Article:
Forbes : Kristina Killgrove
Mt. Vesuvius May Have Turned Ancient Roman Brains Into Glass  22h00 22 janvier
Kristina Killgrove, Contributor
A new analysis of glassy material found in a skull at Herculaneum suggests high temperatures from the eruption of Mt. Vesuvius in 79 AD, but other researchers disagree.
Prehistoric Parents Let Their Babies Teethe On These Bone Spoons  19h38 24 décembre
Kristina Killgrove, Contributor
Bone spoons are a far cry from Sophie the Giraffe, but archaeologists argue that these feeding items were incredibly important to the Neolithic Revolution.
Heel Bone From Italy Is Only Second Example of Crucifixion Ever Found  20h08 23 décembre
Kristina Killgrove, Contributor
A new documentary on crucifixion airs on the Smithsonian Channel on 23 December, detailing the evidence from two ancient skeletons found thousands of kilometers apart.
DNA Analysis From Colonial Delaware Skeletons Reveals Beginning Of American Slave Trade  16h47 19 décembre
Kristina Killgrove, Contributor
A new DNA study of skeletons from a farmstead on the Delaware frontier has revealed key information about the early transatlantic slave trade.
Archaeologists Find Case Of Dwarfism In 3rd Millennium BC China  15h39 13 décembre
Kristina Killgrove, Contributor
A human skeleton discovered in the Chinese province of Henan is providing new information on the identification of dwarfism in the archaeological record as well as on disability and difference in the Neolithic period three millennia ago.
Symbolic Egyptian Head Cones Were A Reality, Archaeologists Find  18h48 11 décembre
Kristina Killgrove, Contributor
Beeswax cones have been found for the first time in ancient Egyptian graves, sparking discussion about their purpose.
Archaeological Skeletons From London Prove Some Romans Were Lead Poisoned  15h12 29 novembre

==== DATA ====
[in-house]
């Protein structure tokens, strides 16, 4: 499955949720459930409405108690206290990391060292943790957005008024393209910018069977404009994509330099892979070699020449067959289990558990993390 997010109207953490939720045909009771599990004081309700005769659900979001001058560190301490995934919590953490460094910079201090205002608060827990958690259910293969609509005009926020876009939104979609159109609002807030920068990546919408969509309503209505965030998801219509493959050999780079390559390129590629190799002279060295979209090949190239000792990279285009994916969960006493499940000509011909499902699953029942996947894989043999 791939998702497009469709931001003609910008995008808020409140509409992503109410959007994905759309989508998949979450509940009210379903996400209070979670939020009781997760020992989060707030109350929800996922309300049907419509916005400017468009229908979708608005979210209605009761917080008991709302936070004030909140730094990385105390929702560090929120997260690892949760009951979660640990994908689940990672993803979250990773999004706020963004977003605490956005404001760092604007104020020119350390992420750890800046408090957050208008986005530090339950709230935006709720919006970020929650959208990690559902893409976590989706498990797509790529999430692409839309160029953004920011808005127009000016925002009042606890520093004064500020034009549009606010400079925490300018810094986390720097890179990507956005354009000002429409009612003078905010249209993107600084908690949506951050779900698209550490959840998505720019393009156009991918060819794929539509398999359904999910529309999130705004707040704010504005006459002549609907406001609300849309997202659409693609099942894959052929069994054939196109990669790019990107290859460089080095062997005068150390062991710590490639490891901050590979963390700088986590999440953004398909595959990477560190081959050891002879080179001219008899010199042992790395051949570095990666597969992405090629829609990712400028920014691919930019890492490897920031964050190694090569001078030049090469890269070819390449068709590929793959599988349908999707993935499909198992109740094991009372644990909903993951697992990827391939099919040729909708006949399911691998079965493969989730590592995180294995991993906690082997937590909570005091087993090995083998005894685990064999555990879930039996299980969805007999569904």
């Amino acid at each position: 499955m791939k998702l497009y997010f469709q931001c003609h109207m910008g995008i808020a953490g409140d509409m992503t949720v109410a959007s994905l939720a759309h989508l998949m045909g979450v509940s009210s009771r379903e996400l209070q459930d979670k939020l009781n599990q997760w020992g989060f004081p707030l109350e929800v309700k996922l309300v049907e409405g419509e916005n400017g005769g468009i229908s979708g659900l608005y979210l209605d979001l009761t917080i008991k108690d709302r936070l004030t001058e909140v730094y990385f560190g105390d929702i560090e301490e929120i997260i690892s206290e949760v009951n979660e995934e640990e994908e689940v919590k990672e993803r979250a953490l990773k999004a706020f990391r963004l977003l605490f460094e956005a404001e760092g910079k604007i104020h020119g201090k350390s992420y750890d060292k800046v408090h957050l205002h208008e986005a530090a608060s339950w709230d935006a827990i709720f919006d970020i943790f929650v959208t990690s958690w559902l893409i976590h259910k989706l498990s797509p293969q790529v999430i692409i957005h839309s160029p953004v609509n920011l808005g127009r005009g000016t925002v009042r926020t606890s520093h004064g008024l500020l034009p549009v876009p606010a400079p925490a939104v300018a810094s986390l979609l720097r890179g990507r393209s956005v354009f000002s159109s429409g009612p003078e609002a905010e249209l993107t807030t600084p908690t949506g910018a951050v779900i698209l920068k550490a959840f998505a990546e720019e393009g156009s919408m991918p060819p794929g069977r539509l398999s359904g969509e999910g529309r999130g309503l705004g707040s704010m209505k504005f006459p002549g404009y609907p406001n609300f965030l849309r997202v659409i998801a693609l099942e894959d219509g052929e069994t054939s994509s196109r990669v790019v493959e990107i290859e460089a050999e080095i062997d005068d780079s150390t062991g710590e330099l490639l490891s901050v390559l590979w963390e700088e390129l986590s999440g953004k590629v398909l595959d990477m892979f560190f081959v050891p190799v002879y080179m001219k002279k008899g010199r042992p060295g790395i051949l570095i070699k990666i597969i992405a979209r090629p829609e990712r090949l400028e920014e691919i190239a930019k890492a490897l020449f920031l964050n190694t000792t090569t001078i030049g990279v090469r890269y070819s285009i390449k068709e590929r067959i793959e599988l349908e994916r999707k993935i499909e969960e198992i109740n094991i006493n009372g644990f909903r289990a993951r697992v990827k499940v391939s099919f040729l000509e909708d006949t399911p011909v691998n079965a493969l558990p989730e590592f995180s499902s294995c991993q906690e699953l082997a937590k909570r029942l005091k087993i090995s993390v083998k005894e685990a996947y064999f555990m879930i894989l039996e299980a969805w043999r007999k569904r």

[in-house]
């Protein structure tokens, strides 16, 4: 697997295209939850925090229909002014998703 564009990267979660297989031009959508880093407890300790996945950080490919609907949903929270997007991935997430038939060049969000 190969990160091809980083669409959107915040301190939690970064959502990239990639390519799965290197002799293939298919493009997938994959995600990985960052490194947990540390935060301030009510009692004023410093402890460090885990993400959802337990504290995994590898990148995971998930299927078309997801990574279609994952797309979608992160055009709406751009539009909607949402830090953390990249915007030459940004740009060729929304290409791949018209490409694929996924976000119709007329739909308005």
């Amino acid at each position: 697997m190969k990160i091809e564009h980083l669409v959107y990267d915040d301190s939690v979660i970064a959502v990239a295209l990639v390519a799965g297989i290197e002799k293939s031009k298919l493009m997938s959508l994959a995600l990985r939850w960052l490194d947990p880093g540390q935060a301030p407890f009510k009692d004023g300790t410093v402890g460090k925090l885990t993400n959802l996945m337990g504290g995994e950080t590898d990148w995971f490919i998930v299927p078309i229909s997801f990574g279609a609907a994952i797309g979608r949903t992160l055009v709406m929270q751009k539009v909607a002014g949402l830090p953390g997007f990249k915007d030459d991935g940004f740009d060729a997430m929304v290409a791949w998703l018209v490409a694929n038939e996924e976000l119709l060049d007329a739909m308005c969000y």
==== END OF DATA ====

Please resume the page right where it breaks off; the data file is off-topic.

Kristina Killgrove, Contributor
New analysis of skeletons from Roman-era London show high levels of lead, lending support to the theory that population decline in the Roman Empire could have resulted from human-caused lead poisoning.
Archaeologists Discover Amazon Warrior In Ancient Armenian Grave  18h54 26 novembre
Kristina Killgrove, Contributor
In the highlands of Armenia, archaeologists discovered the grave of an injured woman who died during the Iron Age; based on her wounds, she may have been an Amazon warrior.
A Case Of Death In Childbirth In Neolithic China  14h10 25 novembre
Kristina Killgrove, Contributor
A new study of the burial of a woman and infant from Neolithic China may provide the clearest evidence yet for death related to childbirth.
Human Tooth Jewelry Discovered At Neolithic Site In Turkey  16h05 14 novembre
Kristina Killgrove, Contributor
Among the animal-tooth pendants and other jewelry discovered at the Neolithic site of Çatalhöyük in Turkey, three human teeth that appear to have been drilled have also just been recovered, surprising archaeologists.
Babies In Ancient Ecuador Were Buried With Human Skull Helmets  14h22 13 novembre
Kristina Killgrove, Contributor
Although the human head is a potent symbol in many South American cultures, archaeologists working at a site in Ecuador were surprised to find two babies buried with helmets made from the skulls of other kids.
What The Rise Of Rome Can Teach Us About Politics, Family, And White Supremacy  13h31 24 juin
Kristina Killgrove, Contributor
A new book on the rise of Rome by Nicola Terrenato holds lessons for today’s society and politics.
No, Your Kids’ Evil Cellphone Won’t Give Them Horns  19h33 20 juin
Kristina Killgrove, Contributor
The media has been crowing about phone bone for a week. Here’s why it’s ridiculous.
Vat Of Ancient Fish Sauce May Confirm Date That Pompeii Was Destroyed  14h19 03 juin
Kristina Killgrove, Contributor
Picarels found in garum from Pompeii provide a window for the date of the Vesuvian eruption.
Palaeopoop From Neolithic CÌ atalhoÌ yuÌ k Reveals Parasitic Infections  13h31 31 mai
Kristina Killgrove, Contributor
Whipworm eggs found in two coprolites suggest a lack of hygiene.